Seven world records and two Olympic Games in middle-distance running were a pretty good way for things to turn out for a guy who started as a sprinter. He has seven world records, including in the 800 at the 1928 Olympic Trials and the 3,520-yard relay as part of the United States' team in 1926.
No. 5, Johnny Rodgers
Rodgers first attracted attention as a four-sport athlete at Omaha Tech, earning All-Nebraska honors in football and excelling in baseball, track and basketball. He moved on to Nebraska, where he contributed heavily to national championship teams in 1970 and '71, and won the 1972 Heisman. He was elected to the College Football Hall of Fame in 2000 and was named the best Nebraska player of the 20th century.
No. 4, Bob Boozer
Boozer averaged more than 19 points and 10 rebounds during his final three seasons at Kansas State, helping the Wildcats go 62-15 during his playing career. In his senior season, Boozer averaged a then-school-record 25.6 points and was named a first-team All-American for the second time. He was the No. 1 pick of the 1959 NBA draft, but he postponed his professional career in order to remain eligible for the 1960 Olympics, where he averaged 6.8 points in eight games and helped the U.S. win by an average of 42 points en route to a gold medal.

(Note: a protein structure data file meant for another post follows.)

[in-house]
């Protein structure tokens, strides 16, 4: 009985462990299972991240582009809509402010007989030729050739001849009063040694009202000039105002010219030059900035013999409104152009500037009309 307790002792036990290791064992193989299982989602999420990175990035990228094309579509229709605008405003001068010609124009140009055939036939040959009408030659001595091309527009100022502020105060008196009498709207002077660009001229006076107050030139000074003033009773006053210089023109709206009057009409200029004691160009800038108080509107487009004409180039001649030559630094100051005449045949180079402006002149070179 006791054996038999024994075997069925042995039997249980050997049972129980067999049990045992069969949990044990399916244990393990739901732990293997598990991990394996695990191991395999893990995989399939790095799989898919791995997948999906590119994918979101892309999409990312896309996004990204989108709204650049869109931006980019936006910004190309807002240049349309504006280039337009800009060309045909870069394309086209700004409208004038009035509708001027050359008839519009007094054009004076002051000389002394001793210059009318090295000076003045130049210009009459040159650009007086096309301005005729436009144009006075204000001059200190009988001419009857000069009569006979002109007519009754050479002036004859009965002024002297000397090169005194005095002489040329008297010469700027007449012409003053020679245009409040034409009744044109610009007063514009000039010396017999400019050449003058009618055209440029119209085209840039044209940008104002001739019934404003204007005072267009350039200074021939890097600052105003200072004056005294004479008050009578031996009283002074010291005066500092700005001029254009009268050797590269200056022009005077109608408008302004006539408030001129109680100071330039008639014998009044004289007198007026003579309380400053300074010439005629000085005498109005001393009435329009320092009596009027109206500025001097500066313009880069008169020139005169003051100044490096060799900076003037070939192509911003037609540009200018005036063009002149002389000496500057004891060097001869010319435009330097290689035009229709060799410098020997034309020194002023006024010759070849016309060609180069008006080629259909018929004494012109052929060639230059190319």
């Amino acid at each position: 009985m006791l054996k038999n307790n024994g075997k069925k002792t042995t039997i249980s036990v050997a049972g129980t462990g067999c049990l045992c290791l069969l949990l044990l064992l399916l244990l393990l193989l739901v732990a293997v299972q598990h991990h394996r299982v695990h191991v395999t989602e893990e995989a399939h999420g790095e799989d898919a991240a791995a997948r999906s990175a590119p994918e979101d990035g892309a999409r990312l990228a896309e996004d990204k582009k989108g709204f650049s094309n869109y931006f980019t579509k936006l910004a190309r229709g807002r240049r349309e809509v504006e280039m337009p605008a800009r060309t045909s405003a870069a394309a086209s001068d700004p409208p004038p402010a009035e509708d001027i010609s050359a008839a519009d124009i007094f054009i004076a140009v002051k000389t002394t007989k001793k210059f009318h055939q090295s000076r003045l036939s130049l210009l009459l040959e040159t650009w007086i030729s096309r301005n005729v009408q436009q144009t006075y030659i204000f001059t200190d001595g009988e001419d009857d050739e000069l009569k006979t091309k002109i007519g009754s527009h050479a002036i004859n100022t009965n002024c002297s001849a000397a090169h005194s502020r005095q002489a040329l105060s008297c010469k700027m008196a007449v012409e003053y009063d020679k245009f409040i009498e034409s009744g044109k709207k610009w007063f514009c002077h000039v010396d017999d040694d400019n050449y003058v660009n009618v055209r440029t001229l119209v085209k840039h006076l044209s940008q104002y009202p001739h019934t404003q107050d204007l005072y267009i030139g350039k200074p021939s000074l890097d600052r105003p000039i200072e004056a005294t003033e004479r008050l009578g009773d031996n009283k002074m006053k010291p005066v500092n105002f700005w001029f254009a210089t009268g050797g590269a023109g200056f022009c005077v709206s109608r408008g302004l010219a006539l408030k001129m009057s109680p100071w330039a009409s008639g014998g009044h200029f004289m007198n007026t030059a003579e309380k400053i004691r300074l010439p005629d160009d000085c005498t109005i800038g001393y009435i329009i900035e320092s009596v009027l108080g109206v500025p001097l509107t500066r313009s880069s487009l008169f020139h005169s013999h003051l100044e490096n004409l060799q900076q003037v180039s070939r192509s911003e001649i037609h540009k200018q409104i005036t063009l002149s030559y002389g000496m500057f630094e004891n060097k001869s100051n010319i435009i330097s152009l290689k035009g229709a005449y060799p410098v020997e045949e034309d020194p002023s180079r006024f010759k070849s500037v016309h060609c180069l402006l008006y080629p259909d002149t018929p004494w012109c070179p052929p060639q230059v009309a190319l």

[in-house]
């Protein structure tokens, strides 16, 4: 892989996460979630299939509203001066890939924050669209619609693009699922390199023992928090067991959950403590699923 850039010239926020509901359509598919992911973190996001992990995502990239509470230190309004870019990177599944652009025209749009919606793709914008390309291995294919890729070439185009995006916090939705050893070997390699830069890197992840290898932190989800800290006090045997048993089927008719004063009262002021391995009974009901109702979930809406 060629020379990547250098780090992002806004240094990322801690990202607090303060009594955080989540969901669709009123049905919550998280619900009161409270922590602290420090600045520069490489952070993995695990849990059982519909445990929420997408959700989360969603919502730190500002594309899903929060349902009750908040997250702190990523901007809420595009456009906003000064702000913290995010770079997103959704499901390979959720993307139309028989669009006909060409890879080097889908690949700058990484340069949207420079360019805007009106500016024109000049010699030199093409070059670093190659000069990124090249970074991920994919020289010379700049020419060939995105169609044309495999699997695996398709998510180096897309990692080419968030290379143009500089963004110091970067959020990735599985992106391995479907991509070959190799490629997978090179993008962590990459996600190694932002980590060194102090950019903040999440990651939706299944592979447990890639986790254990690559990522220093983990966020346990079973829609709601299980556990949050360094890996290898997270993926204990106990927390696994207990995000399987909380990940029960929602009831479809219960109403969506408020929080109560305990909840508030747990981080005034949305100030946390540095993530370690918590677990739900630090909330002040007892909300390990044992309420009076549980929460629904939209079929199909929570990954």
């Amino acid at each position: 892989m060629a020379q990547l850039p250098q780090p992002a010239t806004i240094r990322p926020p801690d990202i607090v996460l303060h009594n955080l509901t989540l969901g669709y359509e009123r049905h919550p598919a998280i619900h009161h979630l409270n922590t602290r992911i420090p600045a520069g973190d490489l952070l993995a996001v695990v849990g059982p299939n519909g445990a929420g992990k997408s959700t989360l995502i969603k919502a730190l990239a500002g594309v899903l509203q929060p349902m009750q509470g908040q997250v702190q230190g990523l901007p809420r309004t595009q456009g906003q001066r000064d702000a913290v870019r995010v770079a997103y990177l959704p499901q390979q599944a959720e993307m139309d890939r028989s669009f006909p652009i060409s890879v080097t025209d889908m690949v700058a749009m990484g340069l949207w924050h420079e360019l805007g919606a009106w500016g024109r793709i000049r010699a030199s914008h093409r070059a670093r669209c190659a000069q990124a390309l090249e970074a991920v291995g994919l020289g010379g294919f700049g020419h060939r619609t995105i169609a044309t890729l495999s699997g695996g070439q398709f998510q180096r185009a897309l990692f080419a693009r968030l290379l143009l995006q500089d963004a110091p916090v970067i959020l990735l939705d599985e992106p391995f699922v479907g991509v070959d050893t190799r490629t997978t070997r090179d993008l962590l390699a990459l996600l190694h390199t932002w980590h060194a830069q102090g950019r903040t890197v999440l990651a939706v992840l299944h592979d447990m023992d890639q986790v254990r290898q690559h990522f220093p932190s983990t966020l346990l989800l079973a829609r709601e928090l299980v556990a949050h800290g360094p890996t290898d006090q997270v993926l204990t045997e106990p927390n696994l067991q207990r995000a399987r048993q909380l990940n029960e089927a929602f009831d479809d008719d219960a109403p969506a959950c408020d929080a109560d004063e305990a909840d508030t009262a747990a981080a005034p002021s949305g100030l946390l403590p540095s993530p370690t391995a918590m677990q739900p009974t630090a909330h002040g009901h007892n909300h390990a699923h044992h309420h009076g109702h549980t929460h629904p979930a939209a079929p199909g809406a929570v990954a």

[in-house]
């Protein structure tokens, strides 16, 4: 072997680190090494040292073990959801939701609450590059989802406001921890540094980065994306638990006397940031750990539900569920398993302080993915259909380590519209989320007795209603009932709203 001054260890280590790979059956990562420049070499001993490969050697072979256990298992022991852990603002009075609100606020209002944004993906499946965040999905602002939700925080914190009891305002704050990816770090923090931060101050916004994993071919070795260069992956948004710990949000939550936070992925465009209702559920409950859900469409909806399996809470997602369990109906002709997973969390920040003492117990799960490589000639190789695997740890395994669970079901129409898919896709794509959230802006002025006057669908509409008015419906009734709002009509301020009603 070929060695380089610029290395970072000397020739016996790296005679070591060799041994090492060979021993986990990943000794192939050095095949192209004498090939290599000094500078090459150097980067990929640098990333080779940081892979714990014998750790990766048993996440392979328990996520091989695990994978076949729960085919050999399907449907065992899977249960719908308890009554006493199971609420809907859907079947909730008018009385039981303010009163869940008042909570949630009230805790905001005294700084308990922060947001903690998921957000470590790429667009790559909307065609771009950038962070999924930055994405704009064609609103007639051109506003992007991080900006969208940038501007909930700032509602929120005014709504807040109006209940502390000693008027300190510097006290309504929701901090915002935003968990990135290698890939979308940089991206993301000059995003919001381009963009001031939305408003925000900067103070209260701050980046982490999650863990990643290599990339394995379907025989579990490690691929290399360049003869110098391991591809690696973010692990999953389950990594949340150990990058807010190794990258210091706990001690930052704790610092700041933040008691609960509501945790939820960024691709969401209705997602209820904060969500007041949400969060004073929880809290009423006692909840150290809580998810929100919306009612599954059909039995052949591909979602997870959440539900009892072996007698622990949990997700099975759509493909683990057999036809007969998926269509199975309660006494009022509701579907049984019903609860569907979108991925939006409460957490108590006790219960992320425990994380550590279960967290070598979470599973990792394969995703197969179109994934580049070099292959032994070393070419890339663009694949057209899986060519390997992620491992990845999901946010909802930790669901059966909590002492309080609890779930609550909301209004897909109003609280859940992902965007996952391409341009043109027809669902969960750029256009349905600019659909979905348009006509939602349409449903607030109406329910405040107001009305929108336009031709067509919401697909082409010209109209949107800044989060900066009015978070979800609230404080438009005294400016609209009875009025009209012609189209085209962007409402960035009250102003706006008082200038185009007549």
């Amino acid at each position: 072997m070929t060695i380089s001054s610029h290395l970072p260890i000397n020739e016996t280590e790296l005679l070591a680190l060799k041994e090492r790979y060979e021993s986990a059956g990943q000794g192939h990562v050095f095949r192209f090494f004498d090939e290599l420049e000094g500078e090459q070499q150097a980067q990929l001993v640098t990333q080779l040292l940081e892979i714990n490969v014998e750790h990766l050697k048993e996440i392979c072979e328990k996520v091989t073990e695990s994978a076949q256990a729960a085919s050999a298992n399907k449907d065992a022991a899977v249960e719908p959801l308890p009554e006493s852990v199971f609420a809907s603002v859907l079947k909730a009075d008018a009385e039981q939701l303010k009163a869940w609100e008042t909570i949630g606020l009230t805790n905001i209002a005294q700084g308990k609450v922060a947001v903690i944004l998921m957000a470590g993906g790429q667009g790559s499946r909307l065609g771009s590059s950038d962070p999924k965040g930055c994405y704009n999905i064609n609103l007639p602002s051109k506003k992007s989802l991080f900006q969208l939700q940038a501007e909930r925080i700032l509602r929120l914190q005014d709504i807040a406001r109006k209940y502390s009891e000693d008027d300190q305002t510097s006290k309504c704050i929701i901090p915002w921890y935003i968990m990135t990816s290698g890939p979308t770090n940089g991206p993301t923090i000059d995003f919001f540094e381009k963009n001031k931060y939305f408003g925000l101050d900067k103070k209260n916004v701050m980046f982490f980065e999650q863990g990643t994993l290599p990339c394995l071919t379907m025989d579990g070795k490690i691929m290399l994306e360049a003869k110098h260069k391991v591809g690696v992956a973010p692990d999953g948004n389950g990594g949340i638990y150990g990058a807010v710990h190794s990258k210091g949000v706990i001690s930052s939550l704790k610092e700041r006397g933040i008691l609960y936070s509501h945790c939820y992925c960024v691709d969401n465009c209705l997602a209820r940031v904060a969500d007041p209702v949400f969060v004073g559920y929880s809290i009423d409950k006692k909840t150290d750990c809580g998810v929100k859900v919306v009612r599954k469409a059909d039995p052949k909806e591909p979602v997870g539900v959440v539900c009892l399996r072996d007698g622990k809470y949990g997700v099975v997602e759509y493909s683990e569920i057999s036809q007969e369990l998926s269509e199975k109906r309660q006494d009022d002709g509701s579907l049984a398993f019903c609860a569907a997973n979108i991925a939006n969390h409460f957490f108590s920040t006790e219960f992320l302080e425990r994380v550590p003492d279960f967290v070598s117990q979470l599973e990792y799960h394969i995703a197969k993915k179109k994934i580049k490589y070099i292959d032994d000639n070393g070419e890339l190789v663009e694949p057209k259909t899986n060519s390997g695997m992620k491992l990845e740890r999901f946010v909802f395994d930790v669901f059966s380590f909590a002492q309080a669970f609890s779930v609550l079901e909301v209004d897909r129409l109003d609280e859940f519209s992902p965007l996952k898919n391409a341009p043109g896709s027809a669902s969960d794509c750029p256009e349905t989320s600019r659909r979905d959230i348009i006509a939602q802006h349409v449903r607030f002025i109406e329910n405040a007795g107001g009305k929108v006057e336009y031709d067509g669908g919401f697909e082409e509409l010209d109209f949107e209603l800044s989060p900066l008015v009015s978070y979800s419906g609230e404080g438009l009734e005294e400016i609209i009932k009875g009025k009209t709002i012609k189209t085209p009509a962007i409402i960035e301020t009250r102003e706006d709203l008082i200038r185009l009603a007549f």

No. 3, Grover Cleveland Alexander
Alexander was a heavyweight for the old-school crowd. He was 373-208 from 1911 through 1930. Only Cy Young and Walter Johnson earned more wins, and Alexander is second all time with 90 shutouts. He went 28-13 in his rookie year. The once-mediocre Phillies were in the World Series (losing to the Red Sox) by 1915, Alexander’s first of three straight 30-win seasons. In 1915, he had an ERA of 1.22, the best in the majors until Bob Gibson’s 1.12 mark of 1968.
No. 2, Gale Sayers
Despite a professional playing career cut short by injury at age 27, Sayers remains one of the most revered athletes from Nebraska. At Omaha Central, he was a star in both football and track. He became the first player in FBS history to score a 99-yard touchdown run from scrimmage — against Nebraska in 1963. By the time he retired, Sayers had 9,435 combined yards — 4,956 rushing — and scored 336 points. At age 34, in 1977, he became the youngest player to be inducted into the NFL Hall of Fame. He also entered the College Football Hall of Fame the same year.
No. 1, Bob Gibson
In 1968, Gibson led the domination by pitchers at a level unseen since the early 1900s. The St. Louis Cardinals right-hander went 22-9 with 13 shutouts and the lowest ERA (1.12) since 1914. "For that entire year," Gibson said, "I felt baseballwise that I could do whatever I wanted." Because of that, baseball lowered the mound from 15 inches to 10, the first major change in baseball's playing dimensions since the 1920s.